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« Reply #3 on: December 27, 2022 @847.69 »

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online friendships only last about 4 months
Thats a really specific number and I don't think it makes any sense at all :tongue:

Iv had a lot of online friends over the years; some of them were more casual acquaintances; some were long distance relationships; some were just close friendships - some I still talk to over 10 years later, some Iv lost contact with - many of them Iv met IRL after a few years - sometimes its gone great and we've gotten along even better in person - other times its a bit more awkward and you realise you don't share so much in common IRL - but its never been bad!

Iv also lived in a lot of places and had a lot of short term IRL friends that Iv met because of work, or flatmates etc - they were great friends and they had a big impact on me, but we didn't keep in contact because our friendship was tied to that physical place we shared. On top of all that, the last love of my life was someone who I met briefly IRL first, but then we got to know each other online?? So it can be very mixed up :defrag:

What Id say is that they are both totally valid forms of friendship, but they are also VERY different. I think its important to have both. You need IRL friends to have that physical feeling of being in a place and experiencing time with another person, its a shared risk and a reality check. Id also say, in the 21st century; you need online friends to give you a broader cultural reach, to connect with ideas and places that are bigger than your physical world - the world is so interconnected now, we need that kind of conversation to be healthy citizens of the world :grin:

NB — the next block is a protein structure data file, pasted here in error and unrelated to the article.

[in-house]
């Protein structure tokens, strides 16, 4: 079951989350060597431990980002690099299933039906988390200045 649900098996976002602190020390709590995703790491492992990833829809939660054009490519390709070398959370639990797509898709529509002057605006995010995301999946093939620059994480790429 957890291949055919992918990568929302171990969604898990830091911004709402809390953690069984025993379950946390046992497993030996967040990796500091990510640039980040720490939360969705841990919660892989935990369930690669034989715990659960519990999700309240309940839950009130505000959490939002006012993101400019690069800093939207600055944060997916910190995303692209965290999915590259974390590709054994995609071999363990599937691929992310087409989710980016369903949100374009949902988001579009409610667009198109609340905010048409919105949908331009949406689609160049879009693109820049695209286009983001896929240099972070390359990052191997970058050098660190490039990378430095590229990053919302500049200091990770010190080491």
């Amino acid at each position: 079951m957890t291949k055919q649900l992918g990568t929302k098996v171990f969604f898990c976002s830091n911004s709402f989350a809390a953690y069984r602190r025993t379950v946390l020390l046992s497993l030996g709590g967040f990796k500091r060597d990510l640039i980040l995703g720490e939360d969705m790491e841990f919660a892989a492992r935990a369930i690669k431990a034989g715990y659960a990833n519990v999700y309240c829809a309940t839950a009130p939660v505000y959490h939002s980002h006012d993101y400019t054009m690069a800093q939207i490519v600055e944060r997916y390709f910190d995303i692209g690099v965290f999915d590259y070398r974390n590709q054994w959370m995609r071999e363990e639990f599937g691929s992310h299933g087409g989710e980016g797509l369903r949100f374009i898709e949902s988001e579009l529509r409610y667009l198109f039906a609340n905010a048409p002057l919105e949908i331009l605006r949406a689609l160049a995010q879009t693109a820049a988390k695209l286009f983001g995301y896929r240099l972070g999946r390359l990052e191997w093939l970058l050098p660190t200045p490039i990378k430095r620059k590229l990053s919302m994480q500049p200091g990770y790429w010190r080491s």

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« Reply #4 on: December 27, 2022 @908.52 »

growing up on the internet means i've had this conversation countless times. IRL family members would tell me when i was younger that these "internet people" aren't my "real friends, because you don't know them." i'd argue that i knew them better than i knew people in my own house, because as Hayley mentioned, when all you have are forums or a basic instant messenger all you have is typing so maybe your conversations are a little more thought out.

getting older i started to look around at my IRL friendships and saw a lot of them were based on convenience, we went to the same school, or worked in the same place. "internet friends" tended to exist because of a mutual interest.
of course i do have IRL friends who i consider to be my family, but i have never been one to have a solid core group of friends, i have always had multiple groups/people who do not often overlap and i think this stemmed from having worldwide "internet friends" early on in life. each group/person knows a slightly different side of me.

all that being said, i met my best friend on neopets probably almost two decades ago now, and yes, we both still play - though not on our original accounts.
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« Reply #5 on: December 28, 2022 @495.56 »

I have so-called "online friends" I've known for 20 years. My closest friends are people I met online. "Four months" is arbitrary and obviously only their experience, which even then I have to question.

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HayleyMulch
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« Reply #6 on: December 28, 2022 @616.68 »

What? They said that? God that's pathetic. I think it's bullshit that they think that online friends are not real friends. I do consider my online friends my REAL friends. To me sometimes it's just a matter of distance.

Weirdly enough, I mistaken what they said and it was actually 3 months. Still very, very silly to claim to know exactly when friendships end. Very arrogant, imo. And I do consider online friends to be real friends too. Exactly as you said - just a matter of distance.